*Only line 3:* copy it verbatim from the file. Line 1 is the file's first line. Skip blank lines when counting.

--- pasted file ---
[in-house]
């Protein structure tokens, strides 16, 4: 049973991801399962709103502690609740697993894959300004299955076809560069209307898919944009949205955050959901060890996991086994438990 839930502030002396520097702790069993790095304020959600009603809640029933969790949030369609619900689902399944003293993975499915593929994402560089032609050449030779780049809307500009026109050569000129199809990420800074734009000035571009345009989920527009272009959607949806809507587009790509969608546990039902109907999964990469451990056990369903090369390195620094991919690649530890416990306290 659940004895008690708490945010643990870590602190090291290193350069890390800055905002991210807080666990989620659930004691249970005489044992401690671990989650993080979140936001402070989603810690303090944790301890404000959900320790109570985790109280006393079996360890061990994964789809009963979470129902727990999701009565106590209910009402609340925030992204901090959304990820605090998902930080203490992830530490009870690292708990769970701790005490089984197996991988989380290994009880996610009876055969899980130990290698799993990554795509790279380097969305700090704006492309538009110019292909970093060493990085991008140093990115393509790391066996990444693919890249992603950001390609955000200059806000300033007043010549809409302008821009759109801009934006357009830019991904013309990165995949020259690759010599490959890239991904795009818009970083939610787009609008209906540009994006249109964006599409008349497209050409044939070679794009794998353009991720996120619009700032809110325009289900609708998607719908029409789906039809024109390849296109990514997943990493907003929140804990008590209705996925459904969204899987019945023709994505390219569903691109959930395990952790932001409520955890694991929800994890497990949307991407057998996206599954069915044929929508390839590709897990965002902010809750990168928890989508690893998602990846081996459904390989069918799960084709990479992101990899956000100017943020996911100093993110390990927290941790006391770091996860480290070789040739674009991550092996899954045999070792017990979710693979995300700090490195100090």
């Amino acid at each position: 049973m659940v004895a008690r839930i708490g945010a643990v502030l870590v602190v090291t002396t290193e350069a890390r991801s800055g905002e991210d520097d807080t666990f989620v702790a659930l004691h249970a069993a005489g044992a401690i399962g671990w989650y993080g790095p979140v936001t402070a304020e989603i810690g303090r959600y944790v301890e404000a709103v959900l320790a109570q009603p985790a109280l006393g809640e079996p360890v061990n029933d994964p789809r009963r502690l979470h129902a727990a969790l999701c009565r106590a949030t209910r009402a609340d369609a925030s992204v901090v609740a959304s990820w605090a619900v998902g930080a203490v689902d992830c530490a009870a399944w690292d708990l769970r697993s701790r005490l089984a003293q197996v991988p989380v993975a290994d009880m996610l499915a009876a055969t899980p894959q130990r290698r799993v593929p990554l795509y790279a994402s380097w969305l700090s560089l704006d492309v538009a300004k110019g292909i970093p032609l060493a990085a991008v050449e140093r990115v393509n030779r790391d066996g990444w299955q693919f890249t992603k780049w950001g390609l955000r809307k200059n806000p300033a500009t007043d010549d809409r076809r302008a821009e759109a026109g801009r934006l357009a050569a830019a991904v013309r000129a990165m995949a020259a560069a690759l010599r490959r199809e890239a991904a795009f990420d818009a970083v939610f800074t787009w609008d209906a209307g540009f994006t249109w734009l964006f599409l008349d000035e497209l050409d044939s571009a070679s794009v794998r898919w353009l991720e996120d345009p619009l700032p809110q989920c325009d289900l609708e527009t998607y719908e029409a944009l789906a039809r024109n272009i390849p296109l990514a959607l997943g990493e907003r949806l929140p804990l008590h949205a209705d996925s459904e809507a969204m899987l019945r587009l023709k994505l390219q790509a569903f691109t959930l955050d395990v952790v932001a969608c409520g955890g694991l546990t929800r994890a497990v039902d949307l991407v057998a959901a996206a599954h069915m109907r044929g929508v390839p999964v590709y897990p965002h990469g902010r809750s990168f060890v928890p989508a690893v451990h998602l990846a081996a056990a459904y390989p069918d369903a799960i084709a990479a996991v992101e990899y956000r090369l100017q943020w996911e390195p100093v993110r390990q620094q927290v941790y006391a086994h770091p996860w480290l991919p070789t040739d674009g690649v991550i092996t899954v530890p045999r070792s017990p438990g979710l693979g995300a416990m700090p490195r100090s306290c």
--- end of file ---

């Amino acid at each position: 049973m659940v004895a008690r839930i708490g945010a643990v502030l870590v602190v090291t002396t290193e350069a890390r991801s800055g905002e991210d520097d807080t666990f989620v702790a659930l004691h249970a069993a005489g044992a401690i399962g671990w989650y993080g790095p979140v936001t402070a304020e989603i810690g303090r959600y944790v301890e404000a709103v959900l320790a109570q009603p985790a109280l006393g809640e079996p360890v061990n029933d994964p789809r009963r502690l979470h129902a727990a969790l999701c009565r106590a949030t209910r009402a609340d369609a925030s992204v901090v609740a959304s990820w605090a619900v998902g930080a203490v689902d992830c530490a009870a399944w690292d708990l769970r697993s701790r005490l089984a003293q197996v991988p989380v993975a290994d009880m996610l499915a009876a055969t899980p894959q130990r290698r799993v593929p990554l795509y790279a994402s380097w969305l700090s560089l704006d492309v538009a300004k110019g292909i970093p032609l060493a990085a991008v050449e140093r990115v393509n030779r790391d066996g990444w299955q693919f890249t992603k780049w950001g390609l955000r809307k200059n806000p300033a500009t007043d010549d809409r076809r302008a821009e759109a026109g801009r934006l357009a050569a830019a991904v013309r000129a990165m995949a020259a560069a690759l010599r490959r199809e890239a991904a795009f990420d818009a970083v939610f800074t787009w609008d209906a209307g540009f994006t249109w734009l964006f599409l008349d000035e497209l050409d044939s571009a070679s794009v794998r898919w353009l991720e996120d345009p619009l700032p809110q989920c325009d289900l609708e527009t998607y719908e029409a944009l789906a039809r024109n272009i390849p296109l990514a959607l997943g990493e907003r949806l929140p804990l008590h949205a209705d996925s459904e809507a969204m899987l019945r587009l023709k994505l390219q790509a569903f691109t959930l955050d395990v952790v932001a969608c409520g955890g694991l546990t929800r994890a497990v039902d949307l991407v057998a959901a996206a599954h069915m109907r044929g929508v390839p999964v590709y897990p965002h990469g902010r809750s990168f060890v928890p989508a690893v451990h998602l990846a081996a056990a459904y390989p069918d369903a799960i084709a990479a996991v992101e990899y956000r090369l100017q943020w996911e390195p100093v993110r390990q620094q927290v941790y006391a086994h770091p996860w480290l991919p070789t040739d674009g690649v991550i092996t899954v530890p045999r070792s017990p438990g979710l693979g995300a416990m700090p490195r100090s306290c």